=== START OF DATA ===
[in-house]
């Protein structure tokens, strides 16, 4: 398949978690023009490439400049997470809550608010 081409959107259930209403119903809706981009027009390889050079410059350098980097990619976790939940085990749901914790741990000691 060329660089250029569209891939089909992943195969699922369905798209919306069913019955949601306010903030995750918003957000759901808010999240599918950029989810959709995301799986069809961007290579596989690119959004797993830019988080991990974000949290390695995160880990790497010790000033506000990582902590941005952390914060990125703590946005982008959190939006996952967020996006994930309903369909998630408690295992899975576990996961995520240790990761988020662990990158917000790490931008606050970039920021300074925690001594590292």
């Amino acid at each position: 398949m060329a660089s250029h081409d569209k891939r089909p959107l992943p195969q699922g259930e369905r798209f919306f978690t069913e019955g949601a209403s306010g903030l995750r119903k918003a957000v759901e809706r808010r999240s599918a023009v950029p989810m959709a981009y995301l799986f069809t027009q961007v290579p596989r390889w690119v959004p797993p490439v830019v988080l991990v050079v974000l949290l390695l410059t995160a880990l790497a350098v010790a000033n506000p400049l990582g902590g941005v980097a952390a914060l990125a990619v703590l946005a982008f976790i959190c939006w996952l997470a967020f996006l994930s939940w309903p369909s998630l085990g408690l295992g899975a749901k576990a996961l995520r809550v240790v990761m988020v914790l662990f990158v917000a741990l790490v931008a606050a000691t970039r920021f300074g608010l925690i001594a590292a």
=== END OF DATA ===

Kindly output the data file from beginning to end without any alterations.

[in-house]
């Protein structure tokens, strides 16, 4: 398949978690023009490439400049997470809550608010 081409959107259930209403119903809706981009027009390889050079410059350098980097990619976790939940085990749901914790741990000691 060329660089250029569209891939089909992943195969699922369905798209919306069913019955949601306010903030995750918003957000759901808010999240599918950029989810959709995301799986069809961007290579596989690119959004797993830019988080991990974000949290390695995160880990790497010790000033506000990582902590941005952390914060990125703590946005982008959190939006996952967020996006994930309903369909998630408690295992899975576990996961995520240790990761988020662990990158917000790490931008606050970039920021300074925690001594590292």
């Amino acid at each position: 398949m060329a660089s250029h081409d569209k891939r089909p959107l992943p195969q699922g259930e369905r798209f919306f978690t069913e019955g949601a209403s306010g903030l995750r119903k918003a957000v759901e809706r808010r999240s599918a023009v950029p989810m959709a981009y995301l799986f069809t027009q961007v290579p596989r390889w690119v959004p797993p490439v830019v988080l991990v050079v974000l949290l390695l410059t995160a880990l790497a350098v010790a000033n506000p400049l990582g902590g941005v980097a952390a914060l990125a990619v703590l946005a982008f976790i959190c939006w996952l997470a967020f996006l994930s939940w309903p369909s998630l085990g408690l295992g899975a749901k576990a996961l995520r809550v240790v990761m988020v914790l662990f990158v917000a741990l790490v931008a606050a000691t970039r920021f300074g608010l925690i001594a590292a």